(Adds comments from company representatives)
MEXICO CITY, April 24 (Reuters) - Mexican conglomerate Alfa posted a 22 percent rise in its first-quarter net profit on Monday, falling short of market expectations during a period of high volatility for the peso currency at the start of Donald Trump’s administration.
After slumping to record lows after Trump’s surprise U.S. presidential election victory, the peso eventually gained 9 percent against the dollar during the first quarter. But it was still weaker than in the January-March period of 2016.
Alfa’s food unit Sigma and petrochemical arm Alpek both had to pay more for materials purchased in dollars, while Sigma’s earnings suffered as it sells goods in pesos, the company said.
Nonetheless, the peso’s first-quarter recovery also helped underpin results, the company said in a statement.
“This year-on-year increase is mainly the result of lower operating results but higher Comprehensive Financing Income (“CFI”) due to higher foreign exchange gains stemming from the appreciation of the peso during the quarter,” Alfa said.
The Monterrey-based firm said it was closely watching the exchange rate as it continues to look for the right time to list Sigma on the local bourse, which would cap off a series of public offerings of its firms that it started in 2012.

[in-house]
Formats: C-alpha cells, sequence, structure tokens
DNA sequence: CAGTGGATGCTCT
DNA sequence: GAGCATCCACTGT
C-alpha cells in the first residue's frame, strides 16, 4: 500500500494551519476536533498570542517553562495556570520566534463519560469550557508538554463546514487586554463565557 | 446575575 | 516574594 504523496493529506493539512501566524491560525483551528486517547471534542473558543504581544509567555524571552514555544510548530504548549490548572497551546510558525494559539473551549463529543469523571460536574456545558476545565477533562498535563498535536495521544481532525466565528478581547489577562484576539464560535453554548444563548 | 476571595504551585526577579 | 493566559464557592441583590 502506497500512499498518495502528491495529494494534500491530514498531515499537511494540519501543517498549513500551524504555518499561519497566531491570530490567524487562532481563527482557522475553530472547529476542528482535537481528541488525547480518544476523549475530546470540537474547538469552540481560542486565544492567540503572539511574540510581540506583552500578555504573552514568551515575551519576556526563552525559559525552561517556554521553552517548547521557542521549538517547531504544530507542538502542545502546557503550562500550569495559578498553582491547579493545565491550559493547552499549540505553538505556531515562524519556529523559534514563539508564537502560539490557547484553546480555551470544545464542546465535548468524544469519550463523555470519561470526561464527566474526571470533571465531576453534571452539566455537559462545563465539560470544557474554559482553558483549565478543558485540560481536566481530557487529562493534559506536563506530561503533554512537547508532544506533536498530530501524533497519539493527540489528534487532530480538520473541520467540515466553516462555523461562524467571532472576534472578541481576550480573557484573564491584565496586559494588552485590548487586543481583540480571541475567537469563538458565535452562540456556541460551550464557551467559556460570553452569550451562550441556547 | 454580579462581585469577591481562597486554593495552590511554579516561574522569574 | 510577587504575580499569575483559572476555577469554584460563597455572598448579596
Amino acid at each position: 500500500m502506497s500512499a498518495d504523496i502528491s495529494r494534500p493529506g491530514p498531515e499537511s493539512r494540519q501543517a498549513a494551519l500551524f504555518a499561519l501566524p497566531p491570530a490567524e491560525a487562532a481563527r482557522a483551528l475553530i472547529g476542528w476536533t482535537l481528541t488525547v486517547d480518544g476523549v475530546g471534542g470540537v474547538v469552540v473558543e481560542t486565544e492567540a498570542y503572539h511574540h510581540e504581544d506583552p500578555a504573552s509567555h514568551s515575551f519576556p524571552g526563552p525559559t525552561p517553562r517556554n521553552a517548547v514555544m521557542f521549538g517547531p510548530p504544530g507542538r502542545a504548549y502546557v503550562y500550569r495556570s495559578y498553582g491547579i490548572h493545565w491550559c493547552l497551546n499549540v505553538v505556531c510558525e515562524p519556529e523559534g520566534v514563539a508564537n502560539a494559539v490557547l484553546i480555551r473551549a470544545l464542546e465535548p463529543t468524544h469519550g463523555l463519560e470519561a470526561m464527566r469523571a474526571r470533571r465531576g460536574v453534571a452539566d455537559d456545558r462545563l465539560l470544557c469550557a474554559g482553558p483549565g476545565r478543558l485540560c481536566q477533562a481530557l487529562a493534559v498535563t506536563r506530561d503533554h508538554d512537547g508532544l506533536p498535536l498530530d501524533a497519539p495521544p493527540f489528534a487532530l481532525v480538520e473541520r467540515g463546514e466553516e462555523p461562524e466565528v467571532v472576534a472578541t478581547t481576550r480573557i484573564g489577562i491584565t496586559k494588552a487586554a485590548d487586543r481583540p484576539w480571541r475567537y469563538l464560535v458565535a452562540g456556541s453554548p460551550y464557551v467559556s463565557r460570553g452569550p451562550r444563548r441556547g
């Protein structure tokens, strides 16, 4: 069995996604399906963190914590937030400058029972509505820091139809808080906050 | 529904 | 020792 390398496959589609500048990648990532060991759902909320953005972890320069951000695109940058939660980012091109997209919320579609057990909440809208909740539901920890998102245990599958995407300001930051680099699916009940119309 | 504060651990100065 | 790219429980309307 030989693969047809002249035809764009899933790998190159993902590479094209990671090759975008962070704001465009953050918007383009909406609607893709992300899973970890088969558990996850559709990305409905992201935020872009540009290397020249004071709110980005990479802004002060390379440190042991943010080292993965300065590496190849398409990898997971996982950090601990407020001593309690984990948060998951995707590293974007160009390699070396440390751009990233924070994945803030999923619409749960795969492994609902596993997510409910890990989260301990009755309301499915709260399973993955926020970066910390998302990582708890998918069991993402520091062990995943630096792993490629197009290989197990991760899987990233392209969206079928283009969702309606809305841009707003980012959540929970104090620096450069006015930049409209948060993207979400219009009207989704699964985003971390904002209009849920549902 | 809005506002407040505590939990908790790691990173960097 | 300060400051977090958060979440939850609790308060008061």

“The peso has had an important rebound,” Alfa’s Chief Financial Officer Raul Leal told reporters on a phone call. But “we want more stability in the country, we want more stability on the bourse (to list Sigma).”
Alfa, which owns auto parts, petrochemicals and meat processing companies, said its first-quarter results were largely in line with expectations.
Nevertheless the company’s net profit of 3.1 billion pesos ($166 million) was under the mean market forecast of 4.785 billion pesos, according to Thomson Reuters I/B/E/S.
The peso has been the world’s best performing currencies this year, recovering from an initially dire outlook after Trump won office threatening to levy protectionist tariffs against Mexico and seal it off behind a massive border wall.
Alfa plans to invest about $1.1 billion this year, down from some $1.5 billion last year when it paid for work on two major plants, the company said. ($1 = 18.7275 on March 31) (Reporting by Mitra Taj, Noe Torres and Sheky Espejo; Editing by Lisa Shumaker)